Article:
Labour MP who defended John Bercow told they're 'standing up for bullies'
MP for Huddersfield Barry Sheerman told the Commons former speaker John Bercow made 'some really good radical reforms'
A Labour MP was accused of “standing up for bullies” after he defended former Commons speaker John Bercow.
Barry Sheerman, who represents Huddersfield, insisted Mr Bercow made “some really good radical reforms” in the Commons during his time as speaker.
But shouts of “he was a bully” and “you’re standing up for bullies” could be heard from other MPs in the chamber.
aAn independent report upheld 21 bullying and harassment complaints against Mr Bercow and labelled him a “serial bully” and a “serial liar” during his years in the speaker’s chair.
He stood down in 2019 after a decade in the role and was replaced by Sir Lindsay Hoyle.
Mr Bercow, who has now been banned from holding a parliamentary pass, described the investigation as a “travesty of justice” and insisted he has nothing to say sorry for.
Conservative MP for Wellingborough, Peter Bone, while asking a question in which he expressed concerns about the Electoral Commission, said of Mr Bercow: “This week, the former speaker of the House of Commons got his comeuppance for being mean and unfair to a number of people by bullying them by using his power.”
He said to Sir Lindsay: “It’s widely regarded across this House that you are fair and impartial.”
But Mr Sheerman told the Commons: “Can I just put it on record that I actually thought John Bercow, as speaker, made some really good radical reforms in this place? And I will not deny that after what this gentleman here said.”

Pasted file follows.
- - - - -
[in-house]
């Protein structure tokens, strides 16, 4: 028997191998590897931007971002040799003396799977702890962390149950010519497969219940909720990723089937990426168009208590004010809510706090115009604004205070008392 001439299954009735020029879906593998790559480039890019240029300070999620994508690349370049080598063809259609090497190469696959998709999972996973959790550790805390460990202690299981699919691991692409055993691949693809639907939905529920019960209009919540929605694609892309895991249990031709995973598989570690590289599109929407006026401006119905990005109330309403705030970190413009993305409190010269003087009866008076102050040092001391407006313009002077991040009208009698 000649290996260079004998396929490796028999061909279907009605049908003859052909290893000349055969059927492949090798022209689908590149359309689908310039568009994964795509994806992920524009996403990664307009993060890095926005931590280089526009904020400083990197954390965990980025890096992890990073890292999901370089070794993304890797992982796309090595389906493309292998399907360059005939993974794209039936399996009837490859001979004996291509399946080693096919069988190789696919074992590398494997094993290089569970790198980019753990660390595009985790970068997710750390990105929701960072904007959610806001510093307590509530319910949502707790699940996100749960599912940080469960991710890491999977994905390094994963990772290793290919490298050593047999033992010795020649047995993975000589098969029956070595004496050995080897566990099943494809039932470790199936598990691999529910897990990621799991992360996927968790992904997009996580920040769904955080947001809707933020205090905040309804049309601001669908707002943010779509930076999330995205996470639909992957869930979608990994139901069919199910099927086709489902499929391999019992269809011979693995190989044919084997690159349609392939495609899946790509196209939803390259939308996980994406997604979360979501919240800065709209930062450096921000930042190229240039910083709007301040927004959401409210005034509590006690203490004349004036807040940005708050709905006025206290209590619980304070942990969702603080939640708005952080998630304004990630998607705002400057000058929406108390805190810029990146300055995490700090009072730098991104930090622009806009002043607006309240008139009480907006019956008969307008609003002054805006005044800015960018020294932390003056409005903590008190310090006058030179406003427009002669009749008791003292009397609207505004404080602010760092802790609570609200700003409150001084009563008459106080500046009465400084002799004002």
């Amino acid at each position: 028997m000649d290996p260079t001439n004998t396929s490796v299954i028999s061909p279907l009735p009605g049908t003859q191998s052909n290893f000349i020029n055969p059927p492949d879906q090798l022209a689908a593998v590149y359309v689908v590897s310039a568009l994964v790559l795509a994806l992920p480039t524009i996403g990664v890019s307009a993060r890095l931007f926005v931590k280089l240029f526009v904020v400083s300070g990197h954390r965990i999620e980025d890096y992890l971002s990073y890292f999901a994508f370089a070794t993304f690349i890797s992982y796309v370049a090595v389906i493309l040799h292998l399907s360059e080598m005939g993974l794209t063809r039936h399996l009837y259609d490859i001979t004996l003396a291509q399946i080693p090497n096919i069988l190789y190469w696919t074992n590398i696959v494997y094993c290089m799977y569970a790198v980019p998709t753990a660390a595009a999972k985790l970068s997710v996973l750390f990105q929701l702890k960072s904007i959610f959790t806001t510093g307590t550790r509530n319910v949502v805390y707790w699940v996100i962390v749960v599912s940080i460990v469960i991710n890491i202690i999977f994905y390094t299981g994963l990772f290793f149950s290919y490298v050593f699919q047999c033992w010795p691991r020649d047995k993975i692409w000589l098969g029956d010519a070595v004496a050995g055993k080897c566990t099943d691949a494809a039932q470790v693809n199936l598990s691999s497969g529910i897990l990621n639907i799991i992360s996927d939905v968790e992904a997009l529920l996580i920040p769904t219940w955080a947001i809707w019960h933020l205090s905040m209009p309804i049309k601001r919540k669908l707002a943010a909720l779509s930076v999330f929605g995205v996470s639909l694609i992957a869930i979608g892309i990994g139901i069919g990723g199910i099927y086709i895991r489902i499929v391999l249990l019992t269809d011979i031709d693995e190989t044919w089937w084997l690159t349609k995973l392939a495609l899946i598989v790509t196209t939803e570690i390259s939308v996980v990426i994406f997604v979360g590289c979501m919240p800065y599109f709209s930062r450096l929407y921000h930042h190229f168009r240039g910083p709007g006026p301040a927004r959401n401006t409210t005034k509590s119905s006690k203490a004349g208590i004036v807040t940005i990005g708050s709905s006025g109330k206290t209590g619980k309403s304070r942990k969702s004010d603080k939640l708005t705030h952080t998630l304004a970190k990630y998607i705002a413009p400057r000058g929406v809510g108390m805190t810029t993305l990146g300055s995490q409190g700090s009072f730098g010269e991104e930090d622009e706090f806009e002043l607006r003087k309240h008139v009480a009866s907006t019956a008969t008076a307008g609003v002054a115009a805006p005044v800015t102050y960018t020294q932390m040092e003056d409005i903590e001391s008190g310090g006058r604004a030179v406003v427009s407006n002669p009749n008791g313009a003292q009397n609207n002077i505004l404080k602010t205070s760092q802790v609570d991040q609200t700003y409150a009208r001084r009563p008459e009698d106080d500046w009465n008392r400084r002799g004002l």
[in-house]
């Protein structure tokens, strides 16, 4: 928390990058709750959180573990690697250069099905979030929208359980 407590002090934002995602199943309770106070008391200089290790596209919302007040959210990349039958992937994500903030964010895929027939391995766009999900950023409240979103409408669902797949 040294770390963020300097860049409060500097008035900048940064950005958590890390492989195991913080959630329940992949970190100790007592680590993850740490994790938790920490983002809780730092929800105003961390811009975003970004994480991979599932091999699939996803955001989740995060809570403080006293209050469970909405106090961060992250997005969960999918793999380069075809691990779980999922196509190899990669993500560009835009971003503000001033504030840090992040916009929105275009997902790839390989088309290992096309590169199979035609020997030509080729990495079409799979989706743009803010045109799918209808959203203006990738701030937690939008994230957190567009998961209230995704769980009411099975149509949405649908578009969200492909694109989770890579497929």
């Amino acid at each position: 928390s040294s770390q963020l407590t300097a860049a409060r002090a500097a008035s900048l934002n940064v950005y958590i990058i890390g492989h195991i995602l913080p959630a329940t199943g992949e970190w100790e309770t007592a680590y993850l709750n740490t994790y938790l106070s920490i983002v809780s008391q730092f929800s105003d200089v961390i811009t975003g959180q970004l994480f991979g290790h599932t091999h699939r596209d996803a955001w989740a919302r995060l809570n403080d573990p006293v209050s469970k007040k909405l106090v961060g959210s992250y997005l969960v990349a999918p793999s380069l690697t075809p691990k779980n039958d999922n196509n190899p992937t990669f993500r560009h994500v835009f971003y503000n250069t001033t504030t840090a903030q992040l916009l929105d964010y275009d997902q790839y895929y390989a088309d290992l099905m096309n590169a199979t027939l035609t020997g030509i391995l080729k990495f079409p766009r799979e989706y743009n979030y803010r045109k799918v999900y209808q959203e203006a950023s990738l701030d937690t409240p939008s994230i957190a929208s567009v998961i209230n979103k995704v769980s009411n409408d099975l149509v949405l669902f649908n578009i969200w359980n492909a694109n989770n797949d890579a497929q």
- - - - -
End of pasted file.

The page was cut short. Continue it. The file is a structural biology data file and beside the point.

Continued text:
Several Conservative MPs asked Commons Leader Mark Spencer for either a statement or debate in the Commons on the report into Mr Bercow’s conduct.
Caroline Johnson, Conservative MP for Sleaford and North Hykeham, said the “scale of the bullying behaviour that it describes is horrific and must not happen again”.
Conservative former minister Sir Desmond Swayne told Mr Spencer: “He knows my woke credentials. And so will he make a statement next week on the need for certain contextual information to be provided under portraits in Speaker’s House?”
Mr Spencer said: “The safety of those who work on the estate is paramount. There is no place for bullying or harassment at Parliament, and by working cross-party we will ensure everybody working in Parliament is treated with dignity and respect.
“The independent complaints and grievance scheme aims to improve the working culture within Parliament. And I hope that this report shows that people can have confidence to proceed with any complaint that they have and that anybody guilty of such crimes will be held to account.”
He said the chairman of the Speaker’s Advisory Committee on Works of Art, Tory MP Dean Russell, “has made some comments that they will reflect upon portraits within the House”.
Conservative former minister Andrew Murrison said “serial bullying and serial lying has no place” in the Houses of Parliament and asked for an opportunity in the Commons to ensure “those who were prepared to eulogise the former speaker so royally upon his departure have an opportunity to refresh the House on their position now”.
Conservative Jane Hunt (Loughborough) described the report as “damning”, adding: “Will the Leader of the House find time for a debate on this important topic?”
Mr Spencer replied: “There have been a number of questions of a similar nature this morning, clearly it is a topic which the House may want to debate and I will encourage her to apply for an adjournment debate or even a Westminster Hall debate given the amount of enthusiasm for the topic this morning.”
Conservative MP Mark Jenkinson (Workington) said: “The issues raised in the independent report into the behaviour of the former speaker published earlier this week risk dragging the reputation of this House into the mud; the continued support of some of the members on the benches opposite is a source of shame.”
Labour former minister John Spellar shouted “he was a Tory MP”, with a current Tory MP heard remarking: “You could have fooled me.”